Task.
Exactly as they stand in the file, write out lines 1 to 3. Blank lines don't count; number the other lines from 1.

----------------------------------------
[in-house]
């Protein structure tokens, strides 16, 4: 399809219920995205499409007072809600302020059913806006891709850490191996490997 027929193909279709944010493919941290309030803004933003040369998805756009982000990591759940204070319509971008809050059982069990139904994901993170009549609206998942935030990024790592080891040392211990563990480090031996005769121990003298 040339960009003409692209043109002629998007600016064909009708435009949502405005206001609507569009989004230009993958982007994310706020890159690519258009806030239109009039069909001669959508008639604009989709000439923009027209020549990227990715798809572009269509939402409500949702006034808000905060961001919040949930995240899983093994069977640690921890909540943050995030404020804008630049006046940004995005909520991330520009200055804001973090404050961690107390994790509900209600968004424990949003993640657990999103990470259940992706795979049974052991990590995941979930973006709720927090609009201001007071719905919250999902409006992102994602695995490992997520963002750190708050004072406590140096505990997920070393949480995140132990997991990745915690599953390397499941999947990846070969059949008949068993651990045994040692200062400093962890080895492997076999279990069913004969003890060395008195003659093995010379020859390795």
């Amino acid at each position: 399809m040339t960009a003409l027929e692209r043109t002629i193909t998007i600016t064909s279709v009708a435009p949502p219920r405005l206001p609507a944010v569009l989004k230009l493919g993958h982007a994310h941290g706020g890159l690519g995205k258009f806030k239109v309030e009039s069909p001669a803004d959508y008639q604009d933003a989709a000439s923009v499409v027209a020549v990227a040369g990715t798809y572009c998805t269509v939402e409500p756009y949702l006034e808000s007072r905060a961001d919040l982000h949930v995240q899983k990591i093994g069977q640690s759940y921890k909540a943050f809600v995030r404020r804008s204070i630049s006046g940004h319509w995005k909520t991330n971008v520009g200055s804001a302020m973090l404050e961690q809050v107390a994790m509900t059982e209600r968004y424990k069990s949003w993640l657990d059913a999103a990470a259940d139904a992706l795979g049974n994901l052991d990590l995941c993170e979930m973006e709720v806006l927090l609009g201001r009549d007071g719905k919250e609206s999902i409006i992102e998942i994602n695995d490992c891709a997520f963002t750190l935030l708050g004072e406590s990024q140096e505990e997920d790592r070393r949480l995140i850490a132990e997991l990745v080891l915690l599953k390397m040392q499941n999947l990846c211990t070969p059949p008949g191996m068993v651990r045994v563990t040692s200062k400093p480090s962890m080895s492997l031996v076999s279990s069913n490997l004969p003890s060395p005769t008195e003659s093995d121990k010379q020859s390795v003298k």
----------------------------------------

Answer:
[in-house]
């Protein structure tokens, strides 16, 4: 399809219920995205499409007072809600302020059913806006891709850490191996490997 027929193909279709944010493919941290309030803004933003040369998805756009982000990591759940204070319509971008809050059982069990139904994901993170009549609206998942935030990024790592080891040392211990563990480090031996005769121990003298 040339960009003409692209043109002629998007600016064909009708435009949502405005206001609507569009989004230009993958982007994310706020890159690519258009806030239109009039069909001669959508008639604009989709000439923009027209020549990227990715798809572009269509939402409500949702006034808000905060961001919040949930995240899983093994069977640690921890909540943050995030404020804008630049006046940004995005909520991330520009200055804001973090404050961690107390994790509900209600968004424990949003993640657990999103990470259940992706795979049974052991990590995941979930973006709720927090609009201001007071719905919250999902409006992102994602695995490992997520963002750190708050004072406590140096505990997920070393949480995140132990997991990745915690599953390397499941999947990846070969059949008949068993651990045994040692200062400093962890080895492997076999279990069913004969003890060395008195003659093995010379020859390795």
């Amino acid at each position: 399809m040339t960009a003409l027929e692209r043109t002629i193909t998007i600016t064909s279709v009708a435009p949502p219920r405005l206001p609507a944010v569009l989004k230009l493919g993958h982007a994310h941290g706020g890159l690519g995205k258009f806030k239109v309030e009039s069909p001669a803004d959508y008639q604009d933003a989709a000439s923009v499409v027209a020549v990227a040369g990715t798809y572009c998805t269509v939402e409500p756009y949702l006034e808000s007072r905060a961001d919040l982000h949930v995240q899983k990591i093994g069977q640690s759940y921890k909540a943050f809600v995030r404020r804008s204070i630049s006046g940004h319509w995005k909520t991330n971008v520009g200055s804001a302020m973090l404050e961690q809050v107390a994790m509900t059982e209600r968004y424990k069990s949003w993640l657990d059913a999103a990470a259940d139904a992706l795979g049974n994901l052991d990590l995941c993170e979930m973006e709720v806006l927090l609009g201001r009549d007071g719905k919250e609206s999902i409006i992102e998942i994602n695995d490992c891709a997520f963002t750190l935030l708050g004072e406590s990024q140096e505990e997920d790592r070393r949480l995140i850490a132990e997991l990745v080891l915690l599953k390397m040392q499941n999947l990846c211990t070969p059949p008949g191996m068993v651990r045994v563990t040692s200062k400093p480090s962890m080895s492997l031996v076999s279990s069913n490997l004969p003890s060395p005769t008195e003659s093995d121990k010379q020859s390795v003298k």